Searching over 5,500,000 cases.


searching
Buy This Entire Record For $7.95

Official citation and/or docket number and footnotes (if any) for this case available with purchase.

Learn more about what you receive with purchase of this case.

The People v. Calvin Warr

IN THE COURT OF APPEAL OF THE STATE OF CALIFORNIA THIRD APPELLATE DISTRICT (Sacramento)


October 31, 2012

THE PEOPLE, PLAINTIFF AND RESPONDENT,
v.
CALVIN WARR, DEFENDANT AND APPELLANT.

(Super. Ct. No. 09F04180)

The opinion of the court was delivered by: Hoch , J.

P. v. Warr

CA3

NOT TO BE PUBLISHED

California Rules of Court, rule 8.1115(a), prohibits courts and parties from citing or relying on opinions not certified for publication or ordered published, except as specified by rule 8.1115(b). This opinion has not been certified for publication or ordered published for purposes of rule 8.1115.

Defendant Calvin Warr, member of the Ridezilla street gang, got into a heated verbal exchange with rival gang member Diantae Hogan. Hogan's friend, Gerald Kendrix, was present during the argument and was in the line of fire when defendant pulled a semi-automatic handgun and fired a single shot, striking both Hogan and Kendrix. Defendant then threatened another of Hogan's friends before leaving the scene. The jury convicted defendant of attempted murder, attempted voluntary manslaughter, and making a criminal threat. The jury also found that defendant personally used and discharged a firearm and that he committed the crimes for the benefit of a criminal street gang. Defendant was sentenced to state prison for an indeterminate term of 25 years to life plus a consecutive determinate term of 24 years, 8 months. The trial court also ordered defendant to pay a number of fines and fees, including booking and classification fees.

On appeal, defendant asserts (1) his attempted voluntary manslaughter conviction must be reversed because there is no evidence Kendrix either provoked the shooting or caused defendant to unreasonably believe in the need for self-defense; (2) the jury was incorrectly instructed on attempted voluntary manslaughter; and (3) the booking and classification fees must be stricken because there is no evidence of the actual administrative costs of booking and classification or of defendant's ability to pay these fees.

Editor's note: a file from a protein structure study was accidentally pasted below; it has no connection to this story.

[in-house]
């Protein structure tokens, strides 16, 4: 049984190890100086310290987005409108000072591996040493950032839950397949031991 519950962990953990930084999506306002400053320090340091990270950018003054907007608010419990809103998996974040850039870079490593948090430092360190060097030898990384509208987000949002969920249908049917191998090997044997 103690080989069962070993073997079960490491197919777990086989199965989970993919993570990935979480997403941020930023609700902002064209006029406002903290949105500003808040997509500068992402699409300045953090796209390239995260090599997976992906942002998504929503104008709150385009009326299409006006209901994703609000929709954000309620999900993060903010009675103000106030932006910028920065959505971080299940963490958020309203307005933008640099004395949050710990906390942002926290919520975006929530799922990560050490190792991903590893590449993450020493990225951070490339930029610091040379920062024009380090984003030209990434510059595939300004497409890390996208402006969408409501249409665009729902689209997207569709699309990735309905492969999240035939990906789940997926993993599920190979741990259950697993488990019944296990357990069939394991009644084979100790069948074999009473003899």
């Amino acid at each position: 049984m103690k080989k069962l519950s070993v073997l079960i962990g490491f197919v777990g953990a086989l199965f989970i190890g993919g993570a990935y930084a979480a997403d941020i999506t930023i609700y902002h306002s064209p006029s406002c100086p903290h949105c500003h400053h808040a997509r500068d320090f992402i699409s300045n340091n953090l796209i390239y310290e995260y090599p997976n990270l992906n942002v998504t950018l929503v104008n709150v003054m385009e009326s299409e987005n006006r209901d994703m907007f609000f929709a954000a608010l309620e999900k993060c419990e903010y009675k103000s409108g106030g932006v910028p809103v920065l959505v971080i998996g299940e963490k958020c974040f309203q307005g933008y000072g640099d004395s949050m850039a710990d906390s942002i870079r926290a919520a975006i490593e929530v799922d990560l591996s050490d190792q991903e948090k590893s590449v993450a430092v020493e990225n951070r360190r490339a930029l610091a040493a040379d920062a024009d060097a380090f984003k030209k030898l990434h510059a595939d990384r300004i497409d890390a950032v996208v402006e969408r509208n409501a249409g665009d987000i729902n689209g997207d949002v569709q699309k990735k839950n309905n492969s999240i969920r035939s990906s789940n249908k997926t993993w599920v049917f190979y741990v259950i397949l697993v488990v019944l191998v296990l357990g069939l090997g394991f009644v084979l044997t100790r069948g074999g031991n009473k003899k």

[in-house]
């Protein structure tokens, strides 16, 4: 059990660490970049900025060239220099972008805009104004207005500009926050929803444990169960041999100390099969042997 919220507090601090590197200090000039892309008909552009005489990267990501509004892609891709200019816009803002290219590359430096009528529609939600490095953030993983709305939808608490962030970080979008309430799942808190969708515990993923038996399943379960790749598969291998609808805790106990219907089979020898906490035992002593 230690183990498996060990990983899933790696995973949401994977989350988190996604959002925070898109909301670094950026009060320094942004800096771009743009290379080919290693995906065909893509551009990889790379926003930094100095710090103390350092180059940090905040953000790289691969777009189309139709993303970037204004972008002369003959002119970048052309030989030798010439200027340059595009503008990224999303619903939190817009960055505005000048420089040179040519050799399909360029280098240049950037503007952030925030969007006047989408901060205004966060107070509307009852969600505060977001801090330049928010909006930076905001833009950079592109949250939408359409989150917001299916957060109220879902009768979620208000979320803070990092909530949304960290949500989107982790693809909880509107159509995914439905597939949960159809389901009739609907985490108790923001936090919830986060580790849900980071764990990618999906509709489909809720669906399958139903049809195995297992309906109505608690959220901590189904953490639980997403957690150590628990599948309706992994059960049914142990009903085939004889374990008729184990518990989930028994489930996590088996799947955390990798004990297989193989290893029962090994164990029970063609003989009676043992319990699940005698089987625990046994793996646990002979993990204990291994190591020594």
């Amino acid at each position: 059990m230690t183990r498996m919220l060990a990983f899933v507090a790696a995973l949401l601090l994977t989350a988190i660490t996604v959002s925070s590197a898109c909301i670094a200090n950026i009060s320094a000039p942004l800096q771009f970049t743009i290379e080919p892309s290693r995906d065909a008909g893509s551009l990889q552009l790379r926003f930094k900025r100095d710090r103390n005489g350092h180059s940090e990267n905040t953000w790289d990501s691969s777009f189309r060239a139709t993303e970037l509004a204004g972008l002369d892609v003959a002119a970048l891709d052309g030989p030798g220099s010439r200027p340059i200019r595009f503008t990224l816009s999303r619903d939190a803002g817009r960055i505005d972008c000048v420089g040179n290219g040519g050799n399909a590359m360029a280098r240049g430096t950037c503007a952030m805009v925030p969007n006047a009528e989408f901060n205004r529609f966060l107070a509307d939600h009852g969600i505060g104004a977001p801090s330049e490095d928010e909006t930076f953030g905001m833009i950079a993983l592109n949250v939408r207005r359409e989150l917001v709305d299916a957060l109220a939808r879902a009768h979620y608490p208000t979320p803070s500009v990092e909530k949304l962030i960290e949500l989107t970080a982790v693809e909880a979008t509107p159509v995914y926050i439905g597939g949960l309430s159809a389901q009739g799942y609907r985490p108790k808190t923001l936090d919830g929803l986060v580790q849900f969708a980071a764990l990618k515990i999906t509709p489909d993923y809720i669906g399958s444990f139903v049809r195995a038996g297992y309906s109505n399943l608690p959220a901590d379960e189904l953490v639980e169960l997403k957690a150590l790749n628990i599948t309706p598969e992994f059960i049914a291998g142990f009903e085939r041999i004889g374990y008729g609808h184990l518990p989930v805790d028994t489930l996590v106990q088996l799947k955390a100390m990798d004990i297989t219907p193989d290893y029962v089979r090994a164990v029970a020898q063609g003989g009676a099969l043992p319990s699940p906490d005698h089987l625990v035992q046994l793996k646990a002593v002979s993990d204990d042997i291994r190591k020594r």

In People v. Smith (2005) 37 Cal.4th 733 (Smith), our Supreme Court held that a defendant who purposefully discharges a firearm at two people, both of whom are directly in his line of fire, may be convicted of two counts of attempted murder because the jury may reasonably infer that he intended to kill both people. (Id. at p. 743; see also People v. Chinchilla (1997) 52 Cal.App.4th 683, 691; People v. Leon (2010) 181 Cal.App.4th 452, 466.) But what if, as in this case, the jury convicts the defendant of attempted murder with respect to the primary victim and attempted voluntary manslaughter with respect to the secondary victim, even though there is no evidence the secondary victim either provoked the shooting or caused the defendant to unreasonably believe in the need for self-defense? In other words, where there is sufficient evidence to affirm two attempted murder convictions, but the jury mitigated one of the crimes to attempted voluntary manslaughter based on no evidence that such mitigation was warranted, must we reverse the attempted voluntary manslaughter conviction for insufficient evidence? In this case, as we explain in the discussion that follows, the answer is "no."

We also conclude that the jury was properly instructed on attempted voluntary manslaughter and that any error worked to defendant's benefit rather than his detriment. Defendant's claim that the booking and classification fees are not supported by substantial evidence has been forfeited. Accordingly, we affirm the judgment.

FACTS

During the early morning hours of December 16, 2008, Hogan, Kendrix, and My'esha Lomack drove to a duplex at the corner of 40th Street and 41st Avenue in south Sacramento. Dynisha Buford, the mother of Hogan's daughter, was staying at the duplex. She had previously called Hogan and asked him to come over to pick up their daughter. Kendrix drove. Hogan was in the front passenger seat. Lomack was in the back seat. When they arrived, Hogan went up to the duplex and Lomack moved to the front passenger seat.